House Lust: An Airy Former Public House and Tavern in Portsmouth’s Town Center is on the Market

Built in the 1600s, it was also a post office and an inn.

This place has served a whole lot of people over its lifetime. Even those with troubled histories, from an elderly hellion to mothers in recovery, found self-worth, shelter and hospitality here.

“I sold this property before,” says Frank Oliveira of RE/MAX Newport, who listed the airy, expansive Colonial last month. “But what really got me excited about the property is when the historical people went through it.”

According to the Portsmouth Historical Society, the circa-1660 Colonial was operated as a “house of publik intertainment for straingers and others” (sic, sic, sic — at least in twenty-first century) by the region’s oldest rabble-rouser, Edward Lay. His rap sheet includes “abusive carriage and expressions” in Connecticut and “abuse and turbulent conduct” on Martha’s Vineyard. The town was reluctant to give Lay a permit, but the Assembly intervened, citing his old age (seventy-one) and his inability to otherwise earn a living.

Lay lasted but three years as proprietor of the inn — during one of which he illegally served “strong drink” and was fined forty shillings — before he died, leaving his wife in charge. Martha grew the business into an alehouse and tavern and, 100 years later, a tavern still operated at the location, per historical records. An expansion made room for a post office and, later, the place served as an antiques shop. In recent memory, the home operated as a facility where young mothers with substance use disorder could work on their recovery while living with their children.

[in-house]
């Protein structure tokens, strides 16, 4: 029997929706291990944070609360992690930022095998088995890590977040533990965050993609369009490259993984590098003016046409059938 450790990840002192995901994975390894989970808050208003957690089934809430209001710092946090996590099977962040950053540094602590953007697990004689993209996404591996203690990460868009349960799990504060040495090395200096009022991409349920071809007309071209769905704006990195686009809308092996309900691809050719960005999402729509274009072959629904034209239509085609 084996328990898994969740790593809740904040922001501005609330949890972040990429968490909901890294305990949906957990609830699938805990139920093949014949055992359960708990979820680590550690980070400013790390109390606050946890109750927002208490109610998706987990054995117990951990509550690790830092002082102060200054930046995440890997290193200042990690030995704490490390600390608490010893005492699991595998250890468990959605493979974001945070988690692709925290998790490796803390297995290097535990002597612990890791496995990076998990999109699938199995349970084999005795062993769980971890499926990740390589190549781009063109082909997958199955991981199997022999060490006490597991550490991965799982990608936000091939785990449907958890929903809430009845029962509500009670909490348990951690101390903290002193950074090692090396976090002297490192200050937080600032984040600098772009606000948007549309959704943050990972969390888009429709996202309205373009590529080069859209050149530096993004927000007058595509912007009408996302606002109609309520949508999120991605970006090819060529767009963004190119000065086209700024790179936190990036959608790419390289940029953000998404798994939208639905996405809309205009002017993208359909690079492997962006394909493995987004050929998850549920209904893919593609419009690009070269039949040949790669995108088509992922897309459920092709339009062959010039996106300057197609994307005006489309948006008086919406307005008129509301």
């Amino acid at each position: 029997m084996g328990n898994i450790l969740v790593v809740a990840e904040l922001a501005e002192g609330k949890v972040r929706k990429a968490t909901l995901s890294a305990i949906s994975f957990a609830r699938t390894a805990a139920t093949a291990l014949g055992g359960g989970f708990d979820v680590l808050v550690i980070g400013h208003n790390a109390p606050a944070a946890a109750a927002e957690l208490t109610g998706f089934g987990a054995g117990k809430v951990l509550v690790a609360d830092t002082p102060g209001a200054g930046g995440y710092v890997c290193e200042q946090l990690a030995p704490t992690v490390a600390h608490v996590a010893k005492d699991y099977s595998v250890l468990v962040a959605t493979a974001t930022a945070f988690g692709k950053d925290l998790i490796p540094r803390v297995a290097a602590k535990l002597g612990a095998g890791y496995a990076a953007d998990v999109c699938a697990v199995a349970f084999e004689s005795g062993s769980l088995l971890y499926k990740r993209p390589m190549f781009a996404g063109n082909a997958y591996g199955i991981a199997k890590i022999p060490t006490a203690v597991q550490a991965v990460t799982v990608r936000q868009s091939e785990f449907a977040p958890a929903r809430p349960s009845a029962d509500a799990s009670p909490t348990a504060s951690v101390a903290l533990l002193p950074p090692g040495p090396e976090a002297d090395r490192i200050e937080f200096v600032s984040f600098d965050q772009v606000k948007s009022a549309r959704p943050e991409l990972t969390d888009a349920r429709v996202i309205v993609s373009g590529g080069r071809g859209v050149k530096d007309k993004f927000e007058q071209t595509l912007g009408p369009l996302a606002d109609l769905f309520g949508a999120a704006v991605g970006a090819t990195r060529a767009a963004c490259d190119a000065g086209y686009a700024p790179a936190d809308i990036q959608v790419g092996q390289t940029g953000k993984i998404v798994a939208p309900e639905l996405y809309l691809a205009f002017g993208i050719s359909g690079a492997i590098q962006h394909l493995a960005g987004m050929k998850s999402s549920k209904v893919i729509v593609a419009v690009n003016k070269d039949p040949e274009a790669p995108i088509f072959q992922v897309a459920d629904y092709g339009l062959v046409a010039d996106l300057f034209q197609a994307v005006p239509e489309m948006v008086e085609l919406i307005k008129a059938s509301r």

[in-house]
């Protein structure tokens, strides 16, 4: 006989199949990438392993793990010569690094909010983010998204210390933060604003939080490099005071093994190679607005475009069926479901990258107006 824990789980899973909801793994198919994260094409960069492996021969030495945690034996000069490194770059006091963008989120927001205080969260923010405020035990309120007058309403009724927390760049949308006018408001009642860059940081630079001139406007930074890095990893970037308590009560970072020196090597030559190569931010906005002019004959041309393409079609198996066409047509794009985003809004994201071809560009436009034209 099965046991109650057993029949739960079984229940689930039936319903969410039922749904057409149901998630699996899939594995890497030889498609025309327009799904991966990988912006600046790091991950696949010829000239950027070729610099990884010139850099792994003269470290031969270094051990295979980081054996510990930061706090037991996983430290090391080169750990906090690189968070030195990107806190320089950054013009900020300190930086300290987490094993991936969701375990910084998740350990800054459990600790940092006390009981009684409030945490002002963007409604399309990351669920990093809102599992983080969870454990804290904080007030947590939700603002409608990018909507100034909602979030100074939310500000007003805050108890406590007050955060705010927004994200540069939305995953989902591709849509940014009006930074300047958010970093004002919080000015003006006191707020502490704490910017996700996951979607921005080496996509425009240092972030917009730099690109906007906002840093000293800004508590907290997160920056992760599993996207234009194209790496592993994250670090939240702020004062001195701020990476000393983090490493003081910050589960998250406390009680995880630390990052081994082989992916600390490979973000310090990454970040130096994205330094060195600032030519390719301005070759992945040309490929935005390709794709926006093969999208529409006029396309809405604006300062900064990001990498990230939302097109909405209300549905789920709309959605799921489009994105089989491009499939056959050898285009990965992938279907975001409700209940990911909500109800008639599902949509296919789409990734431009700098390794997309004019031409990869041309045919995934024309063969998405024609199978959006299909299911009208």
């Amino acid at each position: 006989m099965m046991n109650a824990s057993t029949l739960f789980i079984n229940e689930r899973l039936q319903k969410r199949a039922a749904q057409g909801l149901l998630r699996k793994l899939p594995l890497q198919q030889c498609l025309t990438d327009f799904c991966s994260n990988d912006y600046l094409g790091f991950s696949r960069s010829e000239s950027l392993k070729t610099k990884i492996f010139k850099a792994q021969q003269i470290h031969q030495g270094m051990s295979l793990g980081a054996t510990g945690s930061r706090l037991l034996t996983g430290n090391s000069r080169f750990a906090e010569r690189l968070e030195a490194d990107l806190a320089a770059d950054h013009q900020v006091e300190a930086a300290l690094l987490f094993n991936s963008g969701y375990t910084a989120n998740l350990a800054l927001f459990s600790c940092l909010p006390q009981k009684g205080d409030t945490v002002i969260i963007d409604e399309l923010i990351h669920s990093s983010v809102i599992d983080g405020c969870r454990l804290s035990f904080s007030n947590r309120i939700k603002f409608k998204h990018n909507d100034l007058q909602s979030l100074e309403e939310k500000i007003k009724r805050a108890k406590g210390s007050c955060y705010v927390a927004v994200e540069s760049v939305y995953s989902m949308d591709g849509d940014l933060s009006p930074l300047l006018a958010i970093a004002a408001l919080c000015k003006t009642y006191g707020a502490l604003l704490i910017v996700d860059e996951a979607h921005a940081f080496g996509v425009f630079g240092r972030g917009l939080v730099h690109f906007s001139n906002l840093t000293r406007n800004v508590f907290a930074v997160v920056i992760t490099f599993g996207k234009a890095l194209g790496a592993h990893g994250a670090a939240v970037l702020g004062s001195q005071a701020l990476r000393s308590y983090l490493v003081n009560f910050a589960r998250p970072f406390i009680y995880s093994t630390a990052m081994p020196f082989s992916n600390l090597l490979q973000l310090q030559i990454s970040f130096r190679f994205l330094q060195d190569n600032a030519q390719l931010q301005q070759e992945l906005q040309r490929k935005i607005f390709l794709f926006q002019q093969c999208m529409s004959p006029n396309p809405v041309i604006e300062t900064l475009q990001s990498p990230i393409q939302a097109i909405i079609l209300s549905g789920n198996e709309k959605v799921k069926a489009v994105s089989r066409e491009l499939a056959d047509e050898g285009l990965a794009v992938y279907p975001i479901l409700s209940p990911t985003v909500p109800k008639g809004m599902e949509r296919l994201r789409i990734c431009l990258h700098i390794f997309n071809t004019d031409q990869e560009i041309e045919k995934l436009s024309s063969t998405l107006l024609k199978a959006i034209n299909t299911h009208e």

Oliveira says the current owners are consolidating two separate recovery homes — this one, and another in Newport — in a bigger space, necessitating the sale of the house. The property remains zoned for commercial and residential, so future buyers could operate a business from the auxiliary space, which has a separate entrance.

“It’s a different kind of house, and it probably wouldn’t appeal to everyone,” he says.

The right buyer would appreciate history, both in the distant and recent past. Also onsite is an underground bomb shelter that was built in the 1950s. It has three rooms, a cot and an air pipe, Oliveira says.

“I just think, if somebody wants a unique home, this is it,” he says.

Here’s your House Lust:

For more information on 2538 East Main Road in Portsmouth, contact RE/MAX Newport’s Frank Oliveira at 401-848-6755 or visit newporttothemax.com.